Article (1): What is standard of living?
By JC Economics Tutor Simon Ng, Economics Focus
A country’s Standard Of Living (SOL) is a key indicator of a country’s success and it determines whether it is a developed or developing country. Standard Of living encompasses both the quantitative, tangible, and the qualitative, intangible, aspects.
So you may be wondering what exactly is a country’s SOL and what does it entail. The formal definition of SOL is it ‘Measures the average quality of the life of a population which includes both the material and non-material aspects of life’.
To better understand SOL, we shall break it down into its two parts, the quantitative and the qualitative components.
The quantitative SOL is measured in terms of the purchasing power that the population processes which will then reflect the level of material comforts attainable by them and this is most commonly represented by the real income per capita. It is the only economic indicator that directly determines the quantitative value of SOL.
The qualitative SOL is measured in terms of the quality of life led by the population, which will reflect the intangible aspects, the comfort of life that the people have and this is commonly represented by the mortality rate, birth rate, level of working hours, stress and the level of externalities in the country consumption and production. The use of qualitative economic indicators like Human Development Index and Measurement of Economic Welfare will give a more complete picture of SOL.
However, when we measure the standard of living using the quantitative and qualitative economic indicators, we must take note of the limitations of the real per capita income and qualitative indicators like Human Development Index and Measurement of Economic Welfare.
The limitations of real GDP per capita in measuring SOL will be due to the problems of time and space comparison while the limitations of qualitative indicators can be seen from the difficulties in setting yardstick for qualitative indicators.
Article (2): The Economics of Well-Being
By Justin Fox, Harvard Business Review
In this article, the author has brought up the use of Gross Domestic Product (GDP) as an economic indicator to measure the standard of living of a country. Ever since WWII, GDP has been the key means of measurement of a country’s economic performance.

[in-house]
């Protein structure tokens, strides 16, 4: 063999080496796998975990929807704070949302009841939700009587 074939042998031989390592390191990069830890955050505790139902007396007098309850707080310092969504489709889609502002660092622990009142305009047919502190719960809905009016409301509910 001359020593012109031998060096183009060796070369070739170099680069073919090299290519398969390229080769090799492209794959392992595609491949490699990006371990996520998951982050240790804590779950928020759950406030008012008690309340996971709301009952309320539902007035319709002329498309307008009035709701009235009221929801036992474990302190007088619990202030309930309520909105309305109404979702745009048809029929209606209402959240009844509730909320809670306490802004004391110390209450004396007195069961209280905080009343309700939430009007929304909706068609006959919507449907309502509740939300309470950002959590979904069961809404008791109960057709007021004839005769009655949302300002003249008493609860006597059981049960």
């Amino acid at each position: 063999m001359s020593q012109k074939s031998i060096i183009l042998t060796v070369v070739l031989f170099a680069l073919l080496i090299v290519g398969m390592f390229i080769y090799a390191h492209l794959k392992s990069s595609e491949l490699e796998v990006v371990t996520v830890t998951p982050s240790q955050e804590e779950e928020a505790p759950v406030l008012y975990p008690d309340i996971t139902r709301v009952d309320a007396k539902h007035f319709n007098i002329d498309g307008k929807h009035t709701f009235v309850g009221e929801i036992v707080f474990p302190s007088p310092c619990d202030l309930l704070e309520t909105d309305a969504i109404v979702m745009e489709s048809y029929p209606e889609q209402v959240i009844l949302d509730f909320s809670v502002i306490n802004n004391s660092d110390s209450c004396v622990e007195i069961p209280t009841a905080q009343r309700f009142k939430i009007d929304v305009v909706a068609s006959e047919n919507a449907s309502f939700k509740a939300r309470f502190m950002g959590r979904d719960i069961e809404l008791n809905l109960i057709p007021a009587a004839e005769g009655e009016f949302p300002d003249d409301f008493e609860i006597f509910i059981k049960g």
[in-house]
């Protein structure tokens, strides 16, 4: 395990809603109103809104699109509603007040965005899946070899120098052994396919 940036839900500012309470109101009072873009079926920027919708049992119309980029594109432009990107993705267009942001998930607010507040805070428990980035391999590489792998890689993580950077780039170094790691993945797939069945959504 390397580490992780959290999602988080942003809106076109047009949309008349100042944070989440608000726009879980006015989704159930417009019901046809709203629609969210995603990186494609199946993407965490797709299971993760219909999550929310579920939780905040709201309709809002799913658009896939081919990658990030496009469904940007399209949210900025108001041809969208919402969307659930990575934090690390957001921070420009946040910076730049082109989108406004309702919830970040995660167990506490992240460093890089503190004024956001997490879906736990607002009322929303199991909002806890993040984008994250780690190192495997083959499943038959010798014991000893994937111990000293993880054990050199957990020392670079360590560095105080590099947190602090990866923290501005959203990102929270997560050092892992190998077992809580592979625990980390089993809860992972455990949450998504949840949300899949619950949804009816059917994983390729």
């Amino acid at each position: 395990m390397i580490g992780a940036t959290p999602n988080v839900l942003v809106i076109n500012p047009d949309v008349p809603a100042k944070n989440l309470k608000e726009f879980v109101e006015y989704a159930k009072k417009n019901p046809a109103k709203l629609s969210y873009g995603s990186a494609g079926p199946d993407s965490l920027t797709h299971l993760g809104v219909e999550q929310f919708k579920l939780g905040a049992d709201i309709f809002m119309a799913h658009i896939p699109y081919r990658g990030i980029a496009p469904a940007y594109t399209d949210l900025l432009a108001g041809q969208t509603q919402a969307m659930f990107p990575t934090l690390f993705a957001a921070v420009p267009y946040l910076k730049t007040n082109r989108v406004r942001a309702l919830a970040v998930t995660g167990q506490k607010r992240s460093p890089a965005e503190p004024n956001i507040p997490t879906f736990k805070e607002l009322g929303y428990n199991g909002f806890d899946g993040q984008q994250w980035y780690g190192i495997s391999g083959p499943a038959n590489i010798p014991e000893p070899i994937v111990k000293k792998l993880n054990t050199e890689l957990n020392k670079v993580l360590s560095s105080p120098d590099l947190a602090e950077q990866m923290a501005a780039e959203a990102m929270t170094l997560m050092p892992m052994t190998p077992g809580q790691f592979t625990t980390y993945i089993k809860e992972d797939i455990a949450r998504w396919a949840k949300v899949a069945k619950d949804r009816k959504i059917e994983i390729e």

However, at the present day, economists and political leaders have shifted their attention away from GDP. Instead, alternative indicators are being considered to provide a more accurate depiction of a country’s living standard. Apart from the typical Human Development Index (HDI), which was set by the United Nations, Bhutan’s emphasis on the abstract-sounding Gross National Happiness (GNH) has caused a paradigm shift in how countries should measure living standards.
In short, we cannot rely on GDP as the sole indicator to measure standard of living of a country. The non-material aspects of life, like the emotional aspects of happiness and sense of security, are to be factored into the assessment of a country’s living standards.
Article (3): What is standard of living like in Singapore?
Article (4): Is real income per capita a good indicator for standard of living?
Article (5): Why must we use qualitative economic indicators to measure standard of living?
Article (6): What are the non-material aspects of standard of living?
Article (7): Are qualitative aspects of standard of living accurate in measuring standard of living?
Question: Based on the featured articles, explain how governments can measure the material and non-material aspects of standard of living in a country.